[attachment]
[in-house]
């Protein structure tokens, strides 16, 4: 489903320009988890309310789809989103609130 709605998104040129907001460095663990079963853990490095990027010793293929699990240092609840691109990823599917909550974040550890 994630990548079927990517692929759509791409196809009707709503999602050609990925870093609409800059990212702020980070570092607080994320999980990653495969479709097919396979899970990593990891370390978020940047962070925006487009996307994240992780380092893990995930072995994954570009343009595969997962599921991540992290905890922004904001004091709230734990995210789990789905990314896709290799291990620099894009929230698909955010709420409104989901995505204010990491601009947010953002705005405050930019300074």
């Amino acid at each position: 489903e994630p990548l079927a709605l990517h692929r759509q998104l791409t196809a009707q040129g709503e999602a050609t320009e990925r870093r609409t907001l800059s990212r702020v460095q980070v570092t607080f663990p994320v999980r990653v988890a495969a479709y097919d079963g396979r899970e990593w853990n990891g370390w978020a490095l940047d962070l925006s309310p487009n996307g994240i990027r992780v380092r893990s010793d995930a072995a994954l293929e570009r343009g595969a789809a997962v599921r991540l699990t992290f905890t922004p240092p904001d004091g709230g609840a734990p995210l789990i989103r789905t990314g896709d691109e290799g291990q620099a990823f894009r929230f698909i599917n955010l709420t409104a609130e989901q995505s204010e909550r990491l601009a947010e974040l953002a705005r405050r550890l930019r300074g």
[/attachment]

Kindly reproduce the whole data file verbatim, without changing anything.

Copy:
[in-house]
């Protein structure tokens, strides 16, 4: 489903320009988890309310789809989103609130 709605998104040129907001460095663990079963853990490095990027010793293929699990240092609840691109990823599917909550974040550890 994630990548079927990517692929759509791409196809009707709503999602050609990925870093609409800059990212702020980070570092607080994320999980990653495969479709097919396979899970990593990891370390978020940047962070925006487009996307994240992780380092893990995930072995994954570009343009595969997962599921991540992290905890922004904001004091709230734990995210789990789905990314896709290799291990620099894009929230698909955010709420409104989901995505204010990491601009947010953002705005405050930019300074």
């Amino acid at each position: 489903e994630p990548l079927a709605l990517h692929r759509q998104l791409t196809a009707q040129g709503e999602a050609t320009e990925r870093r609409t907001l800059s990212r702020v460095q980070v570092t607080f663990p994320v999980r990653v988890a495969a479709y097919d079963g396979r899970e990593w853990n990891g370390w978020a490095l940047d962070l925006s309310p487009n996307g994240i990027r992780v380092r893990s010793d995930a072995a994954l293929e570009r343009g595969a789809a997962v599921r991540l699990t992290f905890t922004p240092p904001d004091g709230g609840a734990p995210l789990i989103r789905t990314g896709d691109e290799g291990q620099a990823f894009r929230f698909i599917n955010l709420t409104a609130e989901q995505s204010e909550r990491l601009a947010e974040l953002a705005r405050r550890l930019r300074g």